cerned for years about nuclear materials falling into the
wrong hands - whether it be terrorists or governments hos-
tile to the United States.
"I don't know if the administration has new information
or not, but it seems perfectly logical that that would be one
of the avenues that a dedicated group of terrorists would
pursue," McCain said on CBS' "Face the Nation." "But
whether they have that capability or not, I just don't know."
McCain noted that searches of al-Qaida hideouts in
Afghanistan by U.S. forces have turned up plenty of evi-
dence that the terrorist network is interested in obtaining a
weapon of mass destruction.
"But I'm not sure that it's a reason for panic," he told
CNN. "I have seen no hard evidence that any terrorist organ-
ization has acquired these weapons, although Saddam Hus-
sein, as we know, has been making significant progress in
Charles Bowsher, left, former Comptroller General of the U.S., talks with P. Roy Vagelos,
retired chairman and chief executive of Merck & Co., Inc., at a news conference in New
last week. Bowsher and Vagelos were appointed to an independent oversight board set 1
review the policies and procedures of the Arthur Andersen accounting firm.
"I'm grateful because this will eventual-
ly amount to more than we might have
seen, had we lived long enough, if the case
had gone through the court process,"
Couple alleges ownership of Trade Center flag
NEW YORK (AP) - A couple say they are the own-
ers of an American flag that three firefighters hoisted
amid the ruins of the World Trade Center in a photo-
graph that became one of the most famous images of
Spiros Kopelakis and his wife, Shirley Dreifus, have
asked the firefighters to sign an affidavit stating that
they removed the flag from their charter yacht, which
was docked near the trade center.
"We don't want to be compensated for the flag, we
just want to be recognized," Kopelakis said yesterday.
"We want this flag to be treated in the right way."
The couple has asked the firefighters - Dan
McWilliams, George Johnson and Billy Eisengrein - to
look at photographs of their yacht, the 130-foot Star of
"There were only three boats there, and ours was the
only one with a missing flag," Dreifus said. "I don't
think it's a great mystery."
The couple said they would like to see the 3-foot-by-
5-foot flag displayed in a museum or as part of a trade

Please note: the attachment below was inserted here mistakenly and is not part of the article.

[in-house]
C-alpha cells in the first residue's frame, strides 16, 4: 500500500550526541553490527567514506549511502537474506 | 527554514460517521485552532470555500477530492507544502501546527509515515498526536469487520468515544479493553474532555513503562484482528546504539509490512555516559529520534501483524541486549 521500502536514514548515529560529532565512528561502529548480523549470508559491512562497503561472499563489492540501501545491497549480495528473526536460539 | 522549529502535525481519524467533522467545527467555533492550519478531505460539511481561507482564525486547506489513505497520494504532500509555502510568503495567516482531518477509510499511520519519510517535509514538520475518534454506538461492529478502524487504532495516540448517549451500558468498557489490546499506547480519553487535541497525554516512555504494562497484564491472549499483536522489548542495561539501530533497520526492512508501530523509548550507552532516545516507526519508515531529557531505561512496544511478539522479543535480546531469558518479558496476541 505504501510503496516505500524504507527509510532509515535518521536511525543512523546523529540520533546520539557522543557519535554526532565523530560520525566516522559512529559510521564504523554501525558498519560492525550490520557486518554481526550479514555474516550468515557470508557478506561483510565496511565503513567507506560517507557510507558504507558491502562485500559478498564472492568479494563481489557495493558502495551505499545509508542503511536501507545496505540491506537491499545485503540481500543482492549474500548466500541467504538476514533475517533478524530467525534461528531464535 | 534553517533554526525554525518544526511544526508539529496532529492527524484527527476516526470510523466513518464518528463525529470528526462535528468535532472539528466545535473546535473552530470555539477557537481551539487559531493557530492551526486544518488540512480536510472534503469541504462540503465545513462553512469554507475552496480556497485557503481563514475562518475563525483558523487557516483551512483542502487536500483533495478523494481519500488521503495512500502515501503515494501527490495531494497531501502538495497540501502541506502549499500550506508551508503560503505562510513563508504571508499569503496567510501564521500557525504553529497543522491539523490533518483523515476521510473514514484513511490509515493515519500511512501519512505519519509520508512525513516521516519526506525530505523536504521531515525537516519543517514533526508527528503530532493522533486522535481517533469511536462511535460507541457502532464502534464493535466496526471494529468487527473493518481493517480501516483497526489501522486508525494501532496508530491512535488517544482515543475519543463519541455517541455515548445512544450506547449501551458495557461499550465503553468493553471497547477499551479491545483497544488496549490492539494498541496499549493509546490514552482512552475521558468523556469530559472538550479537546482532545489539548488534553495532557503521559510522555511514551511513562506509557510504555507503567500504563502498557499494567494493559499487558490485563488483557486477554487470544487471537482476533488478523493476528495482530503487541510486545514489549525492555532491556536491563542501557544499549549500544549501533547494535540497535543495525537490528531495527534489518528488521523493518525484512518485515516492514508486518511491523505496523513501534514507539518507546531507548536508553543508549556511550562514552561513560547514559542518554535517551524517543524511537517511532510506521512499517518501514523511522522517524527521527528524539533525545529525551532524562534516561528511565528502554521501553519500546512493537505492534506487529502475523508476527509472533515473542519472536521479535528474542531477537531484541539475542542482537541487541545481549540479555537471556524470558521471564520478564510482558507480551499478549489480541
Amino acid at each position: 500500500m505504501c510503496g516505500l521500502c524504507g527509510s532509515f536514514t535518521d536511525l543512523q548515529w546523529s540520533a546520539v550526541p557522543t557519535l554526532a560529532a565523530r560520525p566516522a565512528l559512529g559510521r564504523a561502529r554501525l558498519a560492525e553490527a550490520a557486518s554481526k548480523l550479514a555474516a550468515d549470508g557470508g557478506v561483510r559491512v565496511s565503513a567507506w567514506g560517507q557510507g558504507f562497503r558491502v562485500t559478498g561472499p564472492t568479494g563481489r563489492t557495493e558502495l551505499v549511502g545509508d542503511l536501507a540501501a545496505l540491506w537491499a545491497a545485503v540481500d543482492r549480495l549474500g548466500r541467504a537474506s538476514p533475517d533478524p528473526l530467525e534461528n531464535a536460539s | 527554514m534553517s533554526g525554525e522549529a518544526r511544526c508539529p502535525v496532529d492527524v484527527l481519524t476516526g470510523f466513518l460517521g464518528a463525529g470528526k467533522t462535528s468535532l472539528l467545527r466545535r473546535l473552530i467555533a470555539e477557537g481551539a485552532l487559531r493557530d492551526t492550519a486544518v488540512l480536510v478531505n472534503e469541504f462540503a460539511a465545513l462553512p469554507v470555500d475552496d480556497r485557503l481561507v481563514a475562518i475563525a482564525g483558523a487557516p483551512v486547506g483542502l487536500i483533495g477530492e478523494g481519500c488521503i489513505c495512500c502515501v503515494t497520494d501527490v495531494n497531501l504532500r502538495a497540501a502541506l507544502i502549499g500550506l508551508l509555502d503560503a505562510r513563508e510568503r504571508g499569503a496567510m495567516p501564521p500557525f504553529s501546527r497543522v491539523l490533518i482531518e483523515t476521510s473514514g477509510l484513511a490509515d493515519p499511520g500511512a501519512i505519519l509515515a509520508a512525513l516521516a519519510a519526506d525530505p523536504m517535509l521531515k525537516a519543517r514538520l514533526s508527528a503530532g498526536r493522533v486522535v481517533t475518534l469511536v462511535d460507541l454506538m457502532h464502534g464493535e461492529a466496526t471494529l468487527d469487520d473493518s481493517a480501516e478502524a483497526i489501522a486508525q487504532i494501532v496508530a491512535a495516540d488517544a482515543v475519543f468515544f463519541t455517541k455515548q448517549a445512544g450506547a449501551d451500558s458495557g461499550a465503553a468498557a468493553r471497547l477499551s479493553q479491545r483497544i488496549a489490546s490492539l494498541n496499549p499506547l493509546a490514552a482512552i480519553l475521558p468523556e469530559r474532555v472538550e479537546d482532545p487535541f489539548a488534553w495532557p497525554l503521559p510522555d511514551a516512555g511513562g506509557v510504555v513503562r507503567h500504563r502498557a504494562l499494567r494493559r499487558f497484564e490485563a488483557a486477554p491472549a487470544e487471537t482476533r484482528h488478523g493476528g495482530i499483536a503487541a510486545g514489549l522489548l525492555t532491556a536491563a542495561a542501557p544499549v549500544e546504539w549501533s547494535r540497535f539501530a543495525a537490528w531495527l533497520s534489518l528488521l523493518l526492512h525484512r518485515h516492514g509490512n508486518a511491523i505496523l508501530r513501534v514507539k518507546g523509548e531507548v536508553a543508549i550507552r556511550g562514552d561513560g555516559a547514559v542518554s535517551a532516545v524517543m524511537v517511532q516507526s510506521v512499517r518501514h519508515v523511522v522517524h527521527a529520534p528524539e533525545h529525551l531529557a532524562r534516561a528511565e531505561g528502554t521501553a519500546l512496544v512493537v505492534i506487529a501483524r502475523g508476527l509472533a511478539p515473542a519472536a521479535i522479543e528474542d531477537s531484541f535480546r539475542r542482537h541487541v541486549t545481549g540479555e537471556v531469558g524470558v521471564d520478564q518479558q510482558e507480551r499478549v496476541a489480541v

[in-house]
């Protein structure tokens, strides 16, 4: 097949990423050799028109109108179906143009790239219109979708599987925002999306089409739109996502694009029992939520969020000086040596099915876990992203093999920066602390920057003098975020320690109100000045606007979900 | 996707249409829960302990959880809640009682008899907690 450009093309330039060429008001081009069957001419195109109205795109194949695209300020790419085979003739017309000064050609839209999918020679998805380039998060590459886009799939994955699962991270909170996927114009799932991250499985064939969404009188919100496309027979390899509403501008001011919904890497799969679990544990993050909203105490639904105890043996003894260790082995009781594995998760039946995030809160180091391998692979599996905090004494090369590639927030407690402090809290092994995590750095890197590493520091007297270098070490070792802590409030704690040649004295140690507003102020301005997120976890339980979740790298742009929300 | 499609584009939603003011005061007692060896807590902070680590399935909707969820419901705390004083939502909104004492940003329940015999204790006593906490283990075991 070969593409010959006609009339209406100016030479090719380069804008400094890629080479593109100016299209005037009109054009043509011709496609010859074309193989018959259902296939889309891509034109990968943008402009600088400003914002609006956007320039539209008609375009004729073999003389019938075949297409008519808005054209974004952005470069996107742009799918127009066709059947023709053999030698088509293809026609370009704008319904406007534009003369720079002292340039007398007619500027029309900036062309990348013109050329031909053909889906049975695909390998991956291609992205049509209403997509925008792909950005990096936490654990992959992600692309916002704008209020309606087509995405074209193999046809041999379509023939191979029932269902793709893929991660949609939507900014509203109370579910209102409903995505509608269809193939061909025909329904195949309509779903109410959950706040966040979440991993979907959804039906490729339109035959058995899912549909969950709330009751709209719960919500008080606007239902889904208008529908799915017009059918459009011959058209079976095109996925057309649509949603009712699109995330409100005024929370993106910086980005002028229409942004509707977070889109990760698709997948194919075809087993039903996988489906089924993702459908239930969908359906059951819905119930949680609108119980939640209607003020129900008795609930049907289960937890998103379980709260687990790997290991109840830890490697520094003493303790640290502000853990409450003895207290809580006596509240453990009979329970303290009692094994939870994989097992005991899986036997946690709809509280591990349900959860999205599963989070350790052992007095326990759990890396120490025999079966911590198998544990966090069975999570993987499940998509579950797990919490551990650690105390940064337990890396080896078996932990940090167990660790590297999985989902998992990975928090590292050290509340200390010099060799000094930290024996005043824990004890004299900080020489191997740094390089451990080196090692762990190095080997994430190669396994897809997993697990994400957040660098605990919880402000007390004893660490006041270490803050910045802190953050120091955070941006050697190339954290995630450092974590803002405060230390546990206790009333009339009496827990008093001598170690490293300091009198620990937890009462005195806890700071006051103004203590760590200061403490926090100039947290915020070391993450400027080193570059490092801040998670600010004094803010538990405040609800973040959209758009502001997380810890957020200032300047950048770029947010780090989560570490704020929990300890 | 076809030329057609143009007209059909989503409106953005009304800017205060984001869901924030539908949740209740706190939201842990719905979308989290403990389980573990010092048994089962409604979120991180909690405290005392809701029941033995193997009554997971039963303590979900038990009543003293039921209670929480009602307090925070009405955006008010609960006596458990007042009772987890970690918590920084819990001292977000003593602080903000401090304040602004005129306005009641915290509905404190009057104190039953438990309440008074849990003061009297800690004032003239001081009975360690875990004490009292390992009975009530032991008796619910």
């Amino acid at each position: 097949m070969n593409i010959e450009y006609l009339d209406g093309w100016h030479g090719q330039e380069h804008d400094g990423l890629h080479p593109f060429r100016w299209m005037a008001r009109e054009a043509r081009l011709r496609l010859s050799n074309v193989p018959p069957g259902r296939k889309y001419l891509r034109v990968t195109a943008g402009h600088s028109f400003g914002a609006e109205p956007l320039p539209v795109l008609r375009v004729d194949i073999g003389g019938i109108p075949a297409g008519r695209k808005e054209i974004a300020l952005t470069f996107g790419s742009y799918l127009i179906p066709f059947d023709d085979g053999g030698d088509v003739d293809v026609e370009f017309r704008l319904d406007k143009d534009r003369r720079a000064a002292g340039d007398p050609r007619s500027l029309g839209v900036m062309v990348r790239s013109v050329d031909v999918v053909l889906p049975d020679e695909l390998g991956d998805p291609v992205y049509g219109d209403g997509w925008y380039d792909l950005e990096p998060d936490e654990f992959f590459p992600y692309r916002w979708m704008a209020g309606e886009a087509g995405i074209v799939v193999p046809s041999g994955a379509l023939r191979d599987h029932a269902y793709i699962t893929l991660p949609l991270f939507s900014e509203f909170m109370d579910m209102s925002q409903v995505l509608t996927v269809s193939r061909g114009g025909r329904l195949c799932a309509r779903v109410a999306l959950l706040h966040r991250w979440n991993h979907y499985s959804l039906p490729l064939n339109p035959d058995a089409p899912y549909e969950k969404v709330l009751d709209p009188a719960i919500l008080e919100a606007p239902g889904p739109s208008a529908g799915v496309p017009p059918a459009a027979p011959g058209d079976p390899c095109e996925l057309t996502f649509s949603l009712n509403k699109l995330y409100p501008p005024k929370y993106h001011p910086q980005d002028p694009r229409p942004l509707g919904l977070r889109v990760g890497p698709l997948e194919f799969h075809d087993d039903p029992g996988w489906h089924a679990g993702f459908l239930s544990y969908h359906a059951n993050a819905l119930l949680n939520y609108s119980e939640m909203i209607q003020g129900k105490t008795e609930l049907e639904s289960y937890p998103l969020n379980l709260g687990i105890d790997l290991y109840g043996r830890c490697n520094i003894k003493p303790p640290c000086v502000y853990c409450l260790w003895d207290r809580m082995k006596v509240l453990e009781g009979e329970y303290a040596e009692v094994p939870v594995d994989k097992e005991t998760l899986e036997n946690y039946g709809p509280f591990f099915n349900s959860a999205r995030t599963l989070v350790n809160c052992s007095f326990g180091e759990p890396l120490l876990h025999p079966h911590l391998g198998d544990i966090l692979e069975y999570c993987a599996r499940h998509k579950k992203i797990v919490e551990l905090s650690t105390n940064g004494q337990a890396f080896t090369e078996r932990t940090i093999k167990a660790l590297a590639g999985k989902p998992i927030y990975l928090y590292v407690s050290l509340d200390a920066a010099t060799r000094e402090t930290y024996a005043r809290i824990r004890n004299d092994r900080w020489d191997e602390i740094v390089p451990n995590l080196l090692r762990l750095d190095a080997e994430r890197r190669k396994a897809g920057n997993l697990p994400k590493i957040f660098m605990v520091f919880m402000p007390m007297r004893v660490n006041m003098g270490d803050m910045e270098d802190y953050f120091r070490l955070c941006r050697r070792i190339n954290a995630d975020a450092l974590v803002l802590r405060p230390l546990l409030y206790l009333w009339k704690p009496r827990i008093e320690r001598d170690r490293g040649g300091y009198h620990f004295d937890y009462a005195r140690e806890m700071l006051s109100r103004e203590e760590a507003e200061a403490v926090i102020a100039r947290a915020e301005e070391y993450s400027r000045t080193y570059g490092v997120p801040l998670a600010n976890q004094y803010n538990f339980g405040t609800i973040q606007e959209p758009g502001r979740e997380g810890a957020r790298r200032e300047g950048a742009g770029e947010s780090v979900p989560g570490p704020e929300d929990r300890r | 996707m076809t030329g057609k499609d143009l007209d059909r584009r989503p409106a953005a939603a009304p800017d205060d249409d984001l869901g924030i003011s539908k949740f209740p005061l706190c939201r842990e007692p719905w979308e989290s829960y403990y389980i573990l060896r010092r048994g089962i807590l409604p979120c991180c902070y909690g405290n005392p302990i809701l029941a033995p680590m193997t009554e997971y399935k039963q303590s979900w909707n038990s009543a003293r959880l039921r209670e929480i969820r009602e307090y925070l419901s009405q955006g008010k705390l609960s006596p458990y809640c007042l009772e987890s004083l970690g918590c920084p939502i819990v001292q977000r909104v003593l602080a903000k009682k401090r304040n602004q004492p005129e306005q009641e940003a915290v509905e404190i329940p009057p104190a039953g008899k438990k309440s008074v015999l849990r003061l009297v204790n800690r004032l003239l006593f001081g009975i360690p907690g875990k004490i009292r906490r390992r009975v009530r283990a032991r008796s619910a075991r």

The firefighters have said they removed the flag from
a yacht docked at the North Cove pier on the Hudson
the michigan daily I
"We don't want to be compensated for the flag, we just want
to be recognized"
- Spiros Kopelakis
Alleged owner of World Trade Center flag
River and erected it at the trade center complex, a few
blocks away, to boost the morale of the Sept. 11 rescue
A lawyer for the firefighters, Bill Kelly, said he has
already arranged for his clients to try to identify the yacht.
"If they can sort of confirm that's the boat, I'm sure
there would be no problem," he said. "But I'm not even
sure they'll be able to do that because there were several
of those yachts back there."
The flag, which is currently flying aboard the U.S. air-
craft carrier Theodore Roosevelt, has been seen across
The photo of the firefighters raising the flag atop the
trade center rubble was taken by Tom Franklin, of The
Record of Hackensack, N.J. It has been likened to the
famous 1945 Associated Press photo of six American
fighting men raising the flag at Iwo Jima during World
Dreifus and her husband said they were at home, just a
few blocks from the World Trade Center, the morning
two planes slammed into the twin towers. The office of
their yacht charter business, Majestic Star, was located
on the 89th floor of the north tower. Employees evacuat-
ed the building.
The couple, who said they have lost 95 percent of their
business since Sept. 11, insist they are not seeking any
financial gain from the flag. They said they simply want
the public to know that the flag came from the Star of
America, which was badly damaged by falling debris.
"We don't really have anything to gain from it," Drei-